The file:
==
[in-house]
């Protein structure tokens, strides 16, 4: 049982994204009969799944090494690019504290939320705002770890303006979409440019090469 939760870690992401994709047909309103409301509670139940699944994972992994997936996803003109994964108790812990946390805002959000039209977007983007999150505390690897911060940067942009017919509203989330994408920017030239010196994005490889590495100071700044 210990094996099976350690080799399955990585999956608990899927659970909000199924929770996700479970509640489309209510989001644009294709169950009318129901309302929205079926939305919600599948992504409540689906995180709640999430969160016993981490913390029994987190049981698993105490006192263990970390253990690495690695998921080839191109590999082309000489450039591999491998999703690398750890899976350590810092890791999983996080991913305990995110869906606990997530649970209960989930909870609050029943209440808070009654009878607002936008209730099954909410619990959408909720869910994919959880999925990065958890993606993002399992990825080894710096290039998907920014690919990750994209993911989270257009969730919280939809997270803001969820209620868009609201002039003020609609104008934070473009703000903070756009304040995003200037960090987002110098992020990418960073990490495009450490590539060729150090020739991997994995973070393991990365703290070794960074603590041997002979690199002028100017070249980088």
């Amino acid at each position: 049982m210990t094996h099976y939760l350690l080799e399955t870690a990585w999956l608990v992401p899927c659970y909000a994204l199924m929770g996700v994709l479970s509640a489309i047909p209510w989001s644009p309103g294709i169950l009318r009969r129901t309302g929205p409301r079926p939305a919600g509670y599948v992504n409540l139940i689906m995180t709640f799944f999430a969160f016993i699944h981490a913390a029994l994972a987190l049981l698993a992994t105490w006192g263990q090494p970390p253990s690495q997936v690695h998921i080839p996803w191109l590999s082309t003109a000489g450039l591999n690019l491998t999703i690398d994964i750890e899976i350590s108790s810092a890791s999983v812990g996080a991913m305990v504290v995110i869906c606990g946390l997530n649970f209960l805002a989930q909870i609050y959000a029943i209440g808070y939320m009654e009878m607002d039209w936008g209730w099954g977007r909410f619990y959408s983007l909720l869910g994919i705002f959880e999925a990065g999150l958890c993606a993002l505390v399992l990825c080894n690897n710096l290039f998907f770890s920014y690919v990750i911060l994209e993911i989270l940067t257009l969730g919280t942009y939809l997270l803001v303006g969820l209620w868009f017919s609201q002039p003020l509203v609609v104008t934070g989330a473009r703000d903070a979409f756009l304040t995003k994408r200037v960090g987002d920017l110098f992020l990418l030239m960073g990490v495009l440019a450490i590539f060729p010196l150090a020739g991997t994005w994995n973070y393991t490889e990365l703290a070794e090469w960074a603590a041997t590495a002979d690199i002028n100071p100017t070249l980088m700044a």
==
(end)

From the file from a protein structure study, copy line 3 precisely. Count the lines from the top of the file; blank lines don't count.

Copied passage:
């Amino acid at each position: 049982m210990t094996h099976y939760l350690l080799e399955t870690a990585w999956l608990v992401p899927c659970y909000a994204l199924m929770g996700v994709l479970s509640a489309i047909p209510w989001s644009p309103g294709i169950l009318r009969r129901t309302g929205p409301r079926p939305a919600g509670y599948v992504n409540l139940i689906m995180t709640f799944f999430a969160f016993i699944h981490a913390a029994l994972a987190l049981l698993a992994t105490w006192g263990q090494p970390p253990s690495q997936v690695h998921i080839p996803w191109l590999s082309t003109a000489g450039l591999n690019l491998t999703i690398d994964i750890e899976i350590s108790s810092a890791s999983v812990g996080a991913m305990v504290v995110i869906c606990g946390l997530n649970f209960l805002a989930q909870i609050y959000a029943i209440g808070y939320m009654e009878m607002d039209w936008g209730w099954g977007r909410f619990y959408s983007l909720l869910g994919i705002f959880e999925a990065g999150l958890c993606a993002l505390v399992l990825c080894n690897n710096l290039f998907f770890s920014y690919v990750i911060l994209e993911i989270l940067t257009l969730g919280t942009y939809l997270l803001v303006g969820l209620w868009f017919s609201q002039p003020l509203v609609v104008t934070g989330a473009r703000d903070a979409f756009l304040t995003k994408r200037v960090g987002d920017l110098f992020l990418l030239m960073g990490v495009l440019a450490i590539f060729p010196l150090a020739g991997t994005w994995n973070y393991t490889e990365l703290a070794e090469w960074a603590a041997t590495a002979d690199i002028n100071p100017t070249l980088m700044a």